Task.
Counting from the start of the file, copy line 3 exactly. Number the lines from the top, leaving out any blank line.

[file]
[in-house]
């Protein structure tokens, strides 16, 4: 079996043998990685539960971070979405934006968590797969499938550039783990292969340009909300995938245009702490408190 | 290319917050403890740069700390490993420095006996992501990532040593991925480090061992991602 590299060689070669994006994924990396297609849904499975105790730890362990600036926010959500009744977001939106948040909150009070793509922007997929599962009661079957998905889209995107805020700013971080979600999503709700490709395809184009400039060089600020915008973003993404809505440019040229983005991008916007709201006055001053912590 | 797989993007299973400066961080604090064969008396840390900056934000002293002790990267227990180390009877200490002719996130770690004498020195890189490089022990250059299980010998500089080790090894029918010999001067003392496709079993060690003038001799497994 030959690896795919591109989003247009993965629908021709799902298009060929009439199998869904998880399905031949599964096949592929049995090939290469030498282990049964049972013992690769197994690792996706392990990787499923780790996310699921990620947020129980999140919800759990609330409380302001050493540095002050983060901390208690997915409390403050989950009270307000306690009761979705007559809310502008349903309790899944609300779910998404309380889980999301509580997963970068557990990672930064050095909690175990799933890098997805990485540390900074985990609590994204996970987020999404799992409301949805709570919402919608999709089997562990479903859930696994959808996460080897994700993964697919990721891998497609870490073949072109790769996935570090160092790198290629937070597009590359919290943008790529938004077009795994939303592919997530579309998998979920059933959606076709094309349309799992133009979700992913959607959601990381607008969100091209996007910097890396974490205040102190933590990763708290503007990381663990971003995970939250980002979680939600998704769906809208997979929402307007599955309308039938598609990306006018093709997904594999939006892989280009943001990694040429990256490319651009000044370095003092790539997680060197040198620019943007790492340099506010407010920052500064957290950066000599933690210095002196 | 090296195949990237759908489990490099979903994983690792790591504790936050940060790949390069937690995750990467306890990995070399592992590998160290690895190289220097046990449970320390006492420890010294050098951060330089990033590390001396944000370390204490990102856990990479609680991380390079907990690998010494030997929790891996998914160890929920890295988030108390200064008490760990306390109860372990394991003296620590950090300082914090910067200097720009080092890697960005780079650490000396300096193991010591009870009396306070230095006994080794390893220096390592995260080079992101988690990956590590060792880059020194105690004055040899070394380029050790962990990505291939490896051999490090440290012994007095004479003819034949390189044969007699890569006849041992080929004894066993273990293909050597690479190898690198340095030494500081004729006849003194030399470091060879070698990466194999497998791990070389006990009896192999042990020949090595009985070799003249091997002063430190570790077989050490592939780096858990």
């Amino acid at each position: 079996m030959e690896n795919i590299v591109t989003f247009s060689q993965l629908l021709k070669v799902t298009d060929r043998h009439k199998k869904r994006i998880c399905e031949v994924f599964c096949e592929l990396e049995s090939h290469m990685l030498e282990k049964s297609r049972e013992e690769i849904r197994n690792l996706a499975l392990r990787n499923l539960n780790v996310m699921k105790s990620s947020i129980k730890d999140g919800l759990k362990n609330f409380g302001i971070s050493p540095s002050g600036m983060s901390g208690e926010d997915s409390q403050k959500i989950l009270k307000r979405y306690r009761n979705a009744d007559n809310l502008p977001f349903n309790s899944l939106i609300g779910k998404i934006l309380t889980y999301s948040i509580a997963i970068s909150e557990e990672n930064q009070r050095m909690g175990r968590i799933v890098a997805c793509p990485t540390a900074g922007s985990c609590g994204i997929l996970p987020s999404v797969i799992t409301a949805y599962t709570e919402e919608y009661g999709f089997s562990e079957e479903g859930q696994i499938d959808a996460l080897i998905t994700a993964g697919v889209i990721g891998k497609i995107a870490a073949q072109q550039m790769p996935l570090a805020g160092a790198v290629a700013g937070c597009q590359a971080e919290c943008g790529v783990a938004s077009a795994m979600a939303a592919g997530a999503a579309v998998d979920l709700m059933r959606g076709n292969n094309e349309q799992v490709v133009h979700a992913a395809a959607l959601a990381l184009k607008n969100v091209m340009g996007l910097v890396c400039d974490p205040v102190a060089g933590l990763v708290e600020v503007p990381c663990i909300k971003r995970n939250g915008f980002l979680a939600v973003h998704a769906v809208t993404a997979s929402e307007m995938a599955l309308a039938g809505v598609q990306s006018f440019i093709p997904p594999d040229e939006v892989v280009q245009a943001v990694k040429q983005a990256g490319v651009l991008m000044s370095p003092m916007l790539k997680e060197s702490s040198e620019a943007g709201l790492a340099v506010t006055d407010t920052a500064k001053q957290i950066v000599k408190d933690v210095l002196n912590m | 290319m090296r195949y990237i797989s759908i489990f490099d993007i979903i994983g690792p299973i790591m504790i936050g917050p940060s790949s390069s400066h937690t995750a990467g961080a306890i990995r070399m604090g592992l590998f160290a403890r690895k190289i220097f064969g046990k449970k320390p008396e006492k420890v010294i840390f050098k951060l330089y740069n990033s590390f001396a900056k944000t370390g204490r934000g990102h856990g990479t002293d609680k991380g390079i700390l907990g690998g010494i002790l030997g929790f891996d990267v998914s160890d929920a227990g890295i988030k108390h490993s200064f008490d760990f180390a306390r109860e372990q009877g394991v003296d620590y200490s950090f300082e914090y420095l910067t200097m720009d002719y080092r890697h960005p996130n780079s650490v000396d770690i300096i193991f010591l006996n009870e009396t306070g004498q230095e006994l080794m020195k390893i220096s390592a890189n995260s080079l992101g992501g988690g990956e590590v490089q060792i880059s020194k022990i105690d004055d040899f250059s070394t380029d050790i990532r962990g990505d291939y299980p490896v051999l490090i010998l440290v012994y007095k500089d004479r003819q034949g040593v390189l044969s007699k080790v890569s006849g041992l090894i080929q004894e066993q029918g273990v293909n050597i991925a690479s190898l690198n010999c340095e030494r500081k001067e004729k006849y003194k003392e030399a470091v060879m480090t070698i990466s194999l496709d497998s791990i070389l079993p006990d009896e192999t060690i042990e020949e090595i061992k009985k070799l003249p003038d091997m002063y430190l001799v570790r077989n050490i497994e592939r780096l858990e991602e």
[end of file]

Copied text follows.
């Amino acid at each position: 079996m030959e690896n795919i590299v591109t989003f247009s060689q993965l629908l021709k070669v799902t298009d060929r043998h009439k199998k869904r994006i998880c399905e031949v994924f599964c096949e592929l990396e049995s090939h290469m990685l030498e282990k049964s297609r049972e013992e690769i849904r197994n690792l996706a499975l392990r990787n499923l539960n780790v996310m699921k105790s990620s947020i129980k730890d999140g919800l759990k362990n609330f409380g302001i971070s050493p540095s002050g600036m983060s901390g208690e926010d997915s409390q403050k959500i989950l009270k307000r979405y306690r009761n979705a009744d007559n809310l502008p977001f349903n309790s899944l939106i609300g779910k998404i934006l309380t889980y999301s948040i509580a997963i970068s909150e557990e990672n930064q009070r050095m909690g175990r968590i799933v890098a997805c793509p990485t540390a900074g922007s985990c609590g994204i997929l996970p987020s999404v797969i799992t409301a949805y599962t709570e919402e919608y009661g999709f089997s562990e079957e479903g859930q696994i499938d959808a996460l080897i998905t994700a993964g697919v889209i990721g891998k497609i995107a870490a073949q072109q550039m790769p996935l570090a805020g160092a790198v290629a700013g937070c597009q590359a971080e919290c943008g790529v783990a938004s077009a795994m979600a939303a592919g997530a999503a579309v998998d979920l709700m059933r959606g076709n292969n094309e349309q799992v490709v133009h979700a992913a395809a959607l959601a990381l184009k607008n969100v091209m340009g996007l910097v890396c400039d974490p205040v102190a060089g933590l990763v708290e600020v503007p990381c663990i909300k971003r995970n939250g915008f980002l979680a939600v973003h998704a769906v809208t993404a997979s929402e307007m995938a599955l309308a039938g809505v598609q990306s006018f440019i093709p997904p594999d040229e939006v892989v280009q245009a943001v990694k040429q983005a990256g490319v651009l991008m000044s370095p003092m916007l790539k997680e060197s702490s040198e620019a943007g709201l790492a340099v506010t006055d407010t920052a500064k001053q957290i950066v000599k408190d933690v210095l002196n912590m | 290319m090296r195949y990237i797989s759908i489990f490099d993007i979903i994983g690792p299973i790591m504790i936050g917050p940060s790949s390069s400066h937690t995750a990467g961080a306890i990995r070399m604090g592992l590998f160290a403890r690895k190289i220097f064969g046990k449970k320390p008396e006492k420890v010294i840390f050098k951060l330089y740069n990033s590390f001396a900056k944000t370390g204490r934000g990102h856990g990479t002293d609680k991380g390079i700390l907990g690998g010494i002790l030997g929790f891996d990267v998914s160890d929920a227990g890295i988030k108390h490993s200064f008490d760990f180390a306390r109860e372990q009877g394991v003296d620590y200490s950090f300082e914090y420095l910067t200097m720009d002719y080092r890697h960005p996130n780079s650490v000396d770690i300096i193991f010591l006996n009870e009396t306070g004498q230095e006994l080794m020195k390893i220096s390592a890189n995260s080079l992101g992501g988690g990956e590590v490089q060792i880059s020194k022990i105690d004055d040899f250059s070394t380029d050790i990532r962990g990505d291939y299980p490896v051999l490090i010998l440290v012994y007095k500089d004479r003819q034949g040593v390189l044969s007699k080790v890569s006849g041992l090894i080929q004894e066993q029918g273990v293909n050597i991925a690479s190898l690198n010999c340095e030494r500081k001067e004729k006849y003194k003392e030399a470091v060879m480090t070698i990466s194999l496709d497998s791990i070389l079993p006990d009896e192999t060690i042990e020949e090595i061992k009985k070799l003249p003038d091997m002063y430190l001799v570790r077989n050490i497994e592939r780096l858990e991602e």